The UI is something of a disaster. There’s a “quest” panel on the left hand side of the screen, but even when you do what it asks of you, it never seems to change or complete the quest. The tutorial window is on the right, with forward and backward arrows to move around inside of it, but nothing to indicate when you can actually proceed to the next step. Despite being rather wordy, it manages to fail to explain key mechanics, and it can be difficult to figure out how to get certain resources. Hint: it’s very rarely the most obvious way.

My first settlement had everyone die of starvation. Apparently, I did something that overwrote the task of the person assigned to forage berries until the end of time, and in my struggle with the building interface, I failed to get a farm up and running before my meager starter supplies ran out. In retrospect, maybe it wasn’t such a great idea welcoming new settlers while I was completely out of both food and housing. That was okay – I didn’t expect to win on my first try.

My second playthrough seemed smoother, although I still wasn’t really feeling like I really got it yet. I found the mine early, and made sure to assign a miner to start building up my reserves of stone, minerals, and gems. I remembered to equip someone with a rudimentary weapon, and figured out how to make that person the hunter to keep my settlers from dying to bunnies because they were bare-handed punching them*. I made sure to have a farm built & staffed early, and everything seemed to be progressing smoothly. I had food, I was upgrading buildings, and I was starting to work on getting weapons built for everyone.

Then this happened.

Upon restoring a new section of the mine, I stumbled into some kind of necro-nightmare. I didn’t panic. I had a handful of bows and clubs by this time, and I figured we could at least try to fight our way out of this (seeing as there didn’t seem to be any easy way to just re-collapse the mine and leave the nice skeletons alone). So I equipped my miners with weapons, and prepared for battle.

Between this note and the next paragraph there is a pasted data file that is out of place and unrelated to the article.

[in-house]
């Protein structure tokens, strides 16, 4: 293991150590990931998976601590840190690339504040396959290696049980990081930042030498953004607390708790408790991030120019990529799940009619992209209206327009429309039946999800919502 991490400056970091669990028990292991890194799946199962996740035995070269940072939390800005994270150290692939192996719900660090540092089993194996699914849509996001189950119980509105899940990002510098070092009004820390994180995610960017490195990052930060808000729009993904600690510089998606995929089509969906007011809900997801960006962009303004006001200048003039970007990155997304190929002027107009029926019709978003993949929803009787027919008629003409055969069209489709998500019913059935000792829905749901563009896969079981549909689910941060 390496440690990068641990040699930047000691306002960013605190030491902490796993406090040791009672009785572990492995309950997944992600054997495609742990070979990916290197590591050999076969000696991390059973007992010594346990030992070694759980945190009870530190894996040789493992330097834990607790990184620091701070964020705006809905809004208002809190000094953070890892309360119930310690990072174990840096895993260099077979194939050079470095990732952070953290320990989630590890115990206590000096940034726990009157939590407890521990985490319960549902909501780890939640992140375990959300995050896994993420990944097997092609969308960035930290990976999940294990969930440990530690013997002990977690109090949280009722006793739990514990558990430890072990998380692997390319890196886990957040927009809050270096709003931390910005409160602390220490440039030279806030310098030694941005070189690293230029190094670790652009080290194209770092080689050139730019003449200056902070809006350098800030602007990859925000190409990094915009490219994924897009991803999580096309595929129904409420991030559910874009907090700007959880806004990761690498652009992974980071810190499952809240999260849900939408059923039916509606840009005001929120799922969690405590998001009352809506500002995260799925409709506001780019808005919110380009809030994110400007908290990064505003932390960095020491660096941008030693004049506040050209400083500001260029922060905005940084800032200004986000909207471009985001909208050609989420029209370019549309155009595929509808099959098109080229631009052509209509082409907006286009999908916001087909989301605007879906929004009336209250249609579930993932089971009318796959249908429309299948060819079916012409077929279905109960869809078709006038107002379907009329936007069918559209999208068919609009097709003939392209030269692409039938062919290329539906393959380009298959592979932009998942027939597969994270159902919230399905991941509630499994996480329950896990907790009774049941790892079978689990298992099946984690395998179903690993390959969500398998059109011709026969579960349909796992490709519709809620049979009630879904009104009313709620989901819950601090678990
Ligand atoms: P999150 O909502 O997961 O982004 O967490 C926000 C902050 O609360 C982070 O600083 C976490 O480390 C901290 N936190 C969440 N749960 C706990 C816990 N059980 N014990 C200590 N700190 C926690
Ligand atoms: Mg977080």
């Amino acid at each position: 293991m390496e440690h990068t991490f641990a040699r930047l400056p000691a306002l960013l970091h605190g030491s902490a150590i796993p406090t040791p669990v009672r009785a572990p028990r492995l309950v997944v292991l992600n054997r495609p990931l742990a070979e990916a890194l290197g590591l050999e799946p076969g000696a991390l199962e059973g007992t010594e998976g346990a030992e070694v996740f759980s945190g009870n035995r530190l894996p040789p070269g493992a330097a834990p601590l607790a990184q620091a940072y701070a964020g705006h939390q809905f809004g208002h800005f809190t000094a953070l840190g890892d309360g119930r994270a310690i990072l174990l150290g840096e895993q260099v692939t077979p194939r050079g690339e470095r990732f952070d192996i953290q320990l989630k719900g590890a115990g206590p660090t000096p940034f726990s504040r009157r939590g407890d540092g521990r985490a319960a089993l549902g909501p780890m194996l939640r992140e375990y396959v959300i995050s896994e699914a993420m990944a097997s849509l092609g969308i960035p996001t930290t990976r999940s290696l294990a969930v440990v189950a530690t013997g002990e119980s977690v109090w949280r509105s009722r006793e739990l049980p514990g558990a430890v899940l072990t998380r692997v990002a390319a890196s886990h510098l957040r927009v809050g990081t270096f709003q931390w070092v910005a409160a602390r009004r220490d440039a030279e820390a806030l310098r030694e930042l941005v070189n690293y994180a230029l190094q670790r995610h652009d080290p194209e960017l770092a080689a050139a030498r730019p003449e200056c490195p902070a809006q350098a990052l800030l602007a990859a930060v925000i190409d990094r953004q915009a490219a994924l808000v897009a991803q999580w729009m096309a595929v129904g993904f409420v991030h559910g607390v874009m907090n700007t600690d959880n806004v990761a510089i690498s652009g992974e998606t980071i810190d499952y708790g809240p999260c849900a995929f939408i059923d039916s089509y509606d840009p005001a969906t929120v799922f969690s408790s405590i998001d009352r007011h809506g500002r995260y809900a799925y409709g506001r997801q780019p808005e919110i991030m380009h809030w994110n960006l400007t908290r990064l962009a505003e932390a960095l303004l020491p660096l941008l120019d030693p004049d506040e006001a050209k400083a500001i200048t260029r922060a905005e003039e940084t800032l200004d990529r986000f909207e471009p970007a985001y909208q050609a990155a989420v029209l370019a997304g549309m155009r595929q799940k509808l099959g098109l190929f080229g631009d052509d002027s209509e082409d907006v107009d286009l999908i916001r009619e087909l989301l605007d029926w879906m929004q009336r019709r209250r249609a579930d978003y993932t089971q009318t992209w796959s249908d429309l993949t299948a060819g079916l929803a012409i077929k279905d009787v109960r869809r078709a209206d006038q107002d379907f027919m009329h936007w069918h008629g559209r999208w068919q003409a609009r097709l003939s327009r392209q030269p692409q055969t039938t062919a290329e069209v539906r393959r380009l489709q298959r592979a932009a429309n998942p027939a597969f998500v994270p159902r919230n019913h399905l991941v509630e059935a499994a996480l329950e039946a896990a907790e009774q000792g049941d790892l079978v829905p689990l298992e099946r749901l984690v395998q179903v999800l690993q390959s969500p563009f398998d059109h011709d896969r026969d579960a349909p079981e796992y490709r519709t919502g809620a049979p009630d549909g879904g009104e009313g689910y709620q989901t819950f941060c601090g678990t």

Both of my miners just stood there and let the skeletons punch them to death. I couldn’t make them fight. I couldn’t make them leave the mine. They just took one look at those spooky boys, and must have thought “Welp, guess I’ll just die then.” At this point, I may have rage-quit the game**.

*This is me being overly dramatic. They did not die from punching bunnies. They died from punching deer.

**I most definitely rage quit the game at this point.


SteamDB estimates that Life is Hard has sold between 11,200 and 30,800 copies on Steam, which seems very low considering it had an excessively long period in Early Access (my records show that I played the game originally way back in 2016). It’s garnered mixed reviews, with the most common complaints being poor UI, excessive bugs, and a feeling that the game was fully released in an unfinished state. It is ranked 6602 out of 10,967 games released in 2021.

Quick Look – Black Book (#JustOnePercent 71/100)

Developer: Morteshka
Release Date: August 10, 2021
MSRP: $24.99


I realize I haven’t been shy about expressing my opinion about deck building games, which depending on the day, will be somewhere between apathy and a genuine distaste. I think that there have been a lot of games over the last year or so to pick up deck-builder mechanics where it felt like the developer was more interesting in making a game to exploit the new hotness than to because card mechanics fit the game. I’m am please to report that, at least for me, Black Book was not one of those games.